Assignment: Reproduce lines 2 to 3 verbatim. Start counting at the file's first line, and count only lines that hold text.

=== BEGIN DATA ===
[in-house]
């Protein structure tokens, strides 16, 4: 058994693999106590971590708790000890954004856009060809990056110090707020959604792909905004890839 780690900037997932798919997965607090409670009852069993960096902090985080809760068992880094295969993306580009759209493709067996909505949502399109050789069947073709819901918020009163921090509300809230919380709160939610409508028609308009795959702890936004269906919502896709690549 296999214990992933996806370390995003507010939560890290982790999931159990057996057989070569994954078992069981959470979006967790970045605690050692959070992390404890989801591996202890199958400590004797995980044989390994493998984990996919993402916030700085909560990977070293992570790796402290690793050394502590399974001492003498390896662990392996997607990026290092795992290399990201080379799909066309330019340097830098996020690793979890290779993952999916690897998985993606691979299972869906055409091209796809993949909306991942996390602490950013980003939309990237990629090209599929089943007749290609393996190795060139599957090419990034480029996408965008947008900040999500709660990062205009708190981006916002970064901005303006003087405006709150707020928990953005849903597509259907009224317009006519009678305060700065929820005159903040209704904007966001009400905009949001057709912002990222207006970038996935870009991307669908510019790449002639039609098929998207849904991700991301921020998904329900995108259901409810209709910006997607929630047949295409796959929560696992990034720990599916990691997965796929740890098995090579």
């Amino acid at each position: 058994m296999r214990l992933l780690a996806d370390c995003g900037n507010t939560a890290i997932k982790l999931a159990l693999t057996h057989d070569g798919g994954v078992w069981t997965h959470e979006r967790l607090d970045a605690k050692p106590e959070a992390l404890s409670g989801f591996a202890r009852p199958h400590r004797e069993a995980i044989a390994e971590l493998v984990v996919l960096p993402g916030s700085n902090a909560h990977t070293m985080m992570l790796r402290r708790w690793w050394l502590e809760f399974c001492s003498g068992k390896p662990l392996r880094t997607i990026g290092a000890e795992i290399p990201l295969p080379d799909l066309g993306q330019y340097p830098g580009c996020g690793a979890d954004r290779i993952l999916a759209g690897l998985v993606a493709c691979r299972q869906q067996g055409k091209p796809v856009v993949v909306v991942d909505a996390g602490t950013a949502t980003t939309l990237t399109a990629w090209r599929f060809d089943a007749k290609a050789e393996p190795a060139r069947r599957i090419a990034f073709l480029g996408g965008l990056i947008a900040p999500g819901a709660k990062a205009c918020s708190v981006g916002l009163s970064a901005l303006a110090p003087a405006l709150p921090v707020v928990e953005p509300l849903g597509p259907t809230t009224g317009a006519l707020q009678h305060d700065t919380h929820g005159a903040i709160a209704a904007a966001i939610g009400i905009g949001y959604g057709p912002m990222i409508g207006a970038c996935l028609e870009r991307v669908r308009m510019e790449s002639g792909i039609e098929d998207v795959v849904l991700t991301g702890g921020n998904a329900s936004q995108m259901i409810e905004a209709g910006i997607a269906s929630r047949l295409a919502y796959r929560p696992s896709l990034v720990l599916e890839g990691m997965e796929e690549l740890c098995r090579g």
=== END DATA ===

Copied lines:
């Protein structure tokens, strides 16, 4: 058994693999106590971590708790000890954004856009060809990056110090707020959604792909905004890839 780690900037997932798919997965607090409670009852069993960096902090985080809760068992880094295969993306580009759209493709067996909505949502399109050789069947073709819901918020009163921090509300809230919380709160939610409508028609308009795959702890936004269906919502896709690549 296999214990992933996806370390995003507010939560890290982790999931159990057996057989070569994954078992069981959470979006967790970045605690050692959070992390404890989801591996202890199958400590004797995980044989390994493998984990996919993402916030700085909560990977070293992570790796402290690793050394502590399974001492003498390896662990392996997607990026290092795992290399990201080379799909066309330019340097830098996020690793979890290779993952999916690897998985993606691979299972869906055409091209796809993949909306991942996390602490950013980003939309990237990629090209599929089943007749290609393996190795060139599957090419990034480029996408965008947008900040999500709660990062205009708190981006916002970064901005303006003087405006709150707020928990953005849903597509259907009224317009006519009678305060700065929820005159903040209704904007966001009400905009949001057709912002990222207006970038996935870009991307669908510019790449002639039609098929998207849904991700991301921020998904329900995108259901409810209709910006997607929630047949295409796959929560696992990034720990599916990691997965796929740890098995090579």
């Amino acid at each position: 058994m296999r214990l992933l780690a996806d370390c995003g900037n507010t939560a890290i997932k982790l999931a159990l693999t057996h057989d070569g798919g994954v078992w069981t997965h959470e979006r967790l607090d970045a605690k050692p106590e959070a992390l404890s409670g989801f591996a202890r009852p199958h400590r004797e069993a995980i044989a390994e971590l493998v984990v996919l960096p993402g916030s700085n902090a909560h990977t070293m985080m992570l790796r402290r708790w690793w050394l502590e809760f399974c001492s003498g068992k390896p662990l392996r880094t997607i990026g290092a000890e795992i290399p990201l295969p080379d799909l066309g993306q330019y340097p830098g580009c996020g690793a979890d954004r290779i993952l999916a759209g690897l998985v993606a493709c691979r299972q869906q067996g055409k091209p796809v856009v993949v909306v991942d909505a996390g602490t950013a949502t980003t939309l990237t399109a990629w090209r599929f060809d089943a007749k290609a050789e393996p190795a060139r069947r599957i090419a990034f073709l480029g996408g965008l990056i947008a900040p999500g819901a709660k990062a205009c918020s708190v981006g916002l009163s970064a901005l303006a110090p003087a405006l709150p921090v707020v928990e953005p509300l849903g597509p259907t809230t009224g317009a006519l707020q009678h305060d700065t919380h929820g005159a903040i709160a209704a904007a966001i939610g009400i905009g949001y959604g057709p912002m990222i409508g207006a970038c996935l028609e870009r991307v669908r308009m510019e790449s002639g792909i039609e098929d998207v795959v849904l991700t991301g702890g921020n998904a329900s936004q995108m259901i409810e905004a209709g910006i997607a269906s929630r047949l295409a919502y796959r929560p696992s896709l990034v720990l599916e890839g990691m997965e796929e690549l740890c098995r090579g």